I want to build a bivariate risk-neutral distribution from two liquid assets (A and B) through the use of a copula. As A and B are liquid, I have the marginal distributions from the market. All I have to do is to build a copula in order to relate both assets. I want to do this with a non-parametric copula estimation method.

For this purpose I am willing to use the method given in this paper (1), which requires the time series (from A and B) as input. But there is an issue: the real world time series from A and B are under the real-world measure, while I want to estimate the bivariate distribution under the risk-neutral measure, thus I cannot use the real world time series from A and B as input. Would you have any idea on how to tackle this problem.

(1): Estimating copula densities through wavelets. Genest, C., Masiello, E., Tribouley, K. Elsevier, pp. 170-181, 2009.

  • $\begingroup$ The risk neutral measure is not fully specified just by the prices of the two assets. Either you need observations of asset/derivative prices sensitive to the joint distribution (such as basket or index options) or you need to make assumptions (such as choosing the entropy maximal measure). $\endgroup$ – g g Jan 22 '18 at 20:04
  • $\begingroup$ @gg that is exactly my point: I have no information on "asset/derivative prices sensitive to the joint distribution". I want to price those, and that is why I am building a coupla. I want to use historical time series data in order to get some information on the relation between A and B and use this as input to estimate a copula (precisely, to link the market univariate risk neutral distributions of A and B). The issue is that I cannot use raw historical time series data, as this is under the real world measure and my copula wil be under risk-neutral measure. $\endgroup$ – Pierre Jan 22 '18 at 20:12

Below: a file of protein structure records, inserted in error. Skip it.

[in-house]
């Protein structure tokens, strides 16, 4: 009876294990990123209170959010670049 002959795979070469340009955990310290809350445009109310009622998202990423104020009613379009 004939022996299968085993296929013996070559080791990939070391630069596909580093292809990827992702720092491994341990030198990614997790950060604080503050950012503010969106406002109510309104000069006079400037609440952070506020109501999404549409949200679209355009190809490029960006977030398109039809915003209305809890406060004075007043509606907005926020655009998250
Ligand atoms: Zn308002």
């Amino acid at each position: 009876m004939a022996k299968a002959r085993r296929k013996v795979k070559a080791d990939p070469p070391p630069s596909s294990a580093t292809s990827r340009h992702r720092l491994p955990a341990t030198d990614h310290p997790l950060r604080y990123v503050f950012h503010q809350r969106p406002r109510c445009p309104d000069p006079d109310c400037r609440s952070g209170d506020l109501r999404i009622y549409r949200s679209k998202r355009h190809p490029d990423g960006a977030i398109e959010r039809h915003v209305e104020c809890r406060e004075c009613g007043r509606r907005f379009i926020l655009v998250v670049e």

• $\begingroup$ Well it depends on the assumptions you are willing to make. If you consider GBMs (which I know you don't do here but it's just for the sake of the argument) Girsanov tells you that the linear dependence structure tying the individual driving Brownian motions (Gaussian copula) will stay the same under Q. So in that case information under P can be used to infer the dependence structure under Q. Or as g g states it well, nothing prevents you from estimating the bivariate distribution under P and risk-neutralising it by minimising KL divergence subject to some constraints(e.g. match forwards) $\endgroup$ – Quantuple Jan 23 '18 at 7:52
  • $\begingroup$ @Quantuple thank you for your answer. It is much clearer now. Could you please give a step by step on how to "risk-neutralising it by minimising KL divergence subject to some constraints(e.g. match forwards)". I did not understand this part. Maybe through an answer to my question... $\endgroup$ – Pierre Jan 23 '18 at 10:53
  • $\begingroup$ No problem Pierre, you can find additional details on the entropy method here: emanuelderman.com/media/strike_adjusted_spread.pdf. I must say that I never got astounding results with that approach. In general, I prefer the more practical approach of calibrating the dependence structure under Q to reproduce e.g. terminal correlations observed empirically. But this requires choosing a pricing model and you seem to be looking for a model-free result. Anyway, that's not an easy problem so good luck. $\endgroup$ – Quantuple Jan 23 '18 at 11:03

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